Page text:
- Liver toxicity occurs in some cats. Signs would include vomiting, depression, decreased appetite, jaundice (yellowing of the skin, gums or eyes). Your veterinarian will want to test your cat's liver enzymes every 1-2 weeks initially.
- Possible bone marrow suppression leading to anemia (pale gums, weakness, lethargy, bruising or bleeding tendencies) and decreased white cell counts which puts your cat at greater risk of infection.
- Contact your veterinarian if your cat drinks or urinates more or has any other signs that the diabetes is not well-controlled.
- High blood sugar (hyperglycemia): notify your veterinarian immediately if the pet experiences unusual thirst, hunger and urination
- If your pet had an allergic reaction, s/he would experience difficult breathing, hives, scratching, swollen lips, tongue or face, sudden onset of diarrhea, vomiting, shock, seizures, pale gums, cold limbs, or coma. If you observe any of these symptoms, contact your veterinarian immediately.
- Females should be spayed as estrus will change insulin requirements
- If you notice anything unusual, contact your veterinarian
CAN THIS DRUG BE GIVEN WITH OTHER DRUGS?
- Yes, but possible interactions may occur with cimetidine, chloramphenicol, furazolidone, monoamine oxidase inhibitors, nonsteroidal anti-inflammatory drugs (NSAIDs such as aspirin, meloxicam), phenothiazines (ex. acepromazine), steroids (ex. prednisone), sulfa drugs (ex. SMZ/TMP), thiazide diuretics and warfarin.
- Do not give any other prescription or over-the-counter drugs, including vitamins, minerals, herbal products, cold, allergy, pain medications without first talking to your veterinarian.
- If your pet experiences any unusual reactions when taking multiple medications, contact your veterinarian
Contact your veterinarian immediately if your pet receives more than the prescribed amount.
WHAT TO TELL/ASK VETERINARIAN BEFORE GIVING MEDICATION?
Talk to your veterinarian about:
- The signs of diabetes mellitus that you've noticed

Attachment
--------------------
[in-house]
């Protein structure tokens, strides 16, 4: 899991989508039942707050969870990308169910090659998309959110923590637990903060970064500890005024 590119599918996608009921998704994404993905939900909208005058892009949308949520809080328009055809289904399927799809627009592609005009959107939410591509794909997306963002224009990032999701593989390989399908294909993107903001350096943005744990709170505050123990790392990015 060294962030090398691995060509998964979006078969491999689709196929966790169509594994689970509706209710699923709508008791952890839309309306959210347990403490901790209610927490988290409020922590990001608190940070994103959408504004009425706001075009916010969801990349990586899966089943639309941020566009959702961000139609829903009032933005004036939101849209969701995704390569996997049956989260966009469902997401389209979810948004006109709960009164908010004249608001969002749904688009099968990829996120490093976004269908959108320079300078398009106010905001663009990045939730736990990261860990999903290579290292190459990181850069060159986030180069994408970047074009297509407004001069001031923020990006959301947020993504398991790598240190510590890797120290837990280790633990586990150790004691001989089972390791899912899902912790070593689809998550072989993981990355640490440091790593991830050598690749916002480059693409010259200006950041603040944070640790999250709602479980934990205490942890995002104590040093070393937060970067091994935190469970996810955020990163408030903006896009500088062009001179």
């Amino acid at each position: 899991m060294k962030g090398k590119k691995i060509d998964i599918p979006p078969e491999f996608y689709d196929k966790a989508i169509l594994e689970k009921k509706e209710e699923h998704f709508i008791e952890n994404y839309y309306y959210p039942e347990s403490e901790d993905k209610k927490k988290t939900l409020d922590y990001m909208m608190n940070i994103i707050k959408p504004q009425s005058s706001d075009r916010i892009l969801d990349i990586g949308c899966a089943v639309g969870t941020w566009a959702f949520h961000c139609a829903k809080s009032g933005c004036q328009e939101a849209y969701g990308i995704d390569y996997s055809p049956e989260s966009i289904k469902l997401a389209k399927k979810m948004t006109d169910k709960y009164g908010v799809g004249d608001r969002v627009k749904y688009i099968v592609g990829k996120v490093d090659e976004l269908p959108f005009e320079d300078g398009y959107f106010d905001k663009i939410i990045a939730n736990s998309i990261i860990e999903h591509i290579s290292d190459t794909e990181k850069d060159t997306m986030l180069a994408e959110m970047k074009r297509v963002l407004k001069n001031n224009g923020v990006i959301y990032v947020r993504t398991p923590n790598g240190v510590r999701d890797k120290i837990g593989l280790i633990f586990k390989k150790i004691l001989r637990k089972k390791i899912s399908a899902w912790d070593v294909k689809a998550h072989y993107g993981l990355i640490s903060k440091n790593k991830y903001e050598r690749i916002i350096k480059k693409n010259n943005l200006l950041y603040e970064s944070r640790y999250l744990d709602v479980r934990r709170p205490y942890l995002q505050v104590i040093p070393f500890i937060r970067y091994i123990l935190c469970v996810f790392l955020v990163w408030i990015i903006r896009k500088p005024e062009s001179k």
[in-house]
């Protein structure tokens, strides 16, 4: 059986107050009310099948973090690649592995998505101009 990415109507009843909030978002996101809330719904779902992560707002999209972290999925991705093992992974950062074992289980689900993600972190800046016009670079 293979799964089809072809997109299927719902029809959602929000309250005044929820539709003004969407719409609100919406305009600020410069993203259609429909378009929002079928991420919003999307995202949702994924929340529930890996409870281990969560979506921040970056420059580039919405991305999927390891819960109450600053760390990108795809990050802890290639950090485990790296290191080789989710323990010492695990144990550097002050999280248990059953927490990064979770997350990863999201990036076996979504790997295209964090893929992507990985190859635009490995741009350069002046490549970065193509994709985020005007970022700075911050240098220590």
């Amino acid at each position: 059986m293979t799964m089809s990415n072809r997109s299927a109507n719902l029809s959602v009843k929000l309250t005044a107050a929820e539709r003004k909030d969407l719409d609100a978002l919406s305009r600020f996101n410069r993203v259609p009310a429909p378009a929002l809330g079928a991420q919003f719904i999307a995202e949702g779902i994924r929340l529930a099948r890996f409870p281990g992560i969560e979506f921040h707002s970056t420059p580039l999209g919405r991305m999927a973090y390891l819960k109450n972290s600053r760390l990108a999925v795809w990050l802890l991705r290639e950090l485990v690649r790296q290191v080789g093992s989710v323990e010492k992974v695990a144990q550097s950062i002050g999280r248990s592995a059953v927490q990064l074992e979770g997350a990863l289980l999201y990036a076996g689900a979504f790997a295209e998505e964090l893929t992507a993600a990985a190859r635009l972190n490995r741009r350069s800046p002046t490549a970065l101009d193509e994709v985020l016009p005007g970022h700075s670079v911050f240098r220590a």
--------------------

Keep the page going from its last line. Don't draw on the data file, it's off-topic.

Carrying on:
- When will your pet need to be rechecked. Frequent blood glucose tests will need to be done initially to ensure glipizide is doing its job and that the correct dose is being used.
- The importance of consistent daily dosing, consistent weight, diet and exercise and home monitoring
- Risks and benefits of using this drug
Tell your veterinarian about:
- If your pet has experienced side-effects on other drugs/products
- If your pet has experienced digestive upset now or ever
- If your pet has experienced liver, pancreas, thyroid, adrenal gland or kidney disease now or ever
- If your pet has experienced any other medical problems or allergies now or ever
- All medicines and supplements that you are giving your pet or plan to give your pet, including those you can get without a prescription. Your veterinarian may want to check that all of your pet's medicines can be given together.
- If your pet is pregnant or nursing. Spaying your intact pet will likely be necessary.
WHAT ELSE SHOULD I KNOW?
Have your pet wear an identification tag that indicates it is a diabetic. Perhaps include your veterinarian's name and phone number.
Never leave home without sugar or corn syrup. Liquid glucose packets can be bought at your pharmacy. Become very aware of your pet's 'normal' behavior in order to determine when something is wrong.
There are urine dipstick tests that can help you measure urine glucose. If you detect ketones in the urine, this can be a very bad sign. Contact your veterinarian if urine ketones persist more than a couple of days.
Litter additives that detect glucose in urine are also available.
Notify your veterinarian if your animal's condition does not improve or worsens despite this treatment.
As with all prescribed medicines, glipizide should only be given to the dog/cat for which it was prescribed.
This is just a summary of information about glipizide. If you have any questions or concerns about glipizide or diabetes, contact your veterinarian.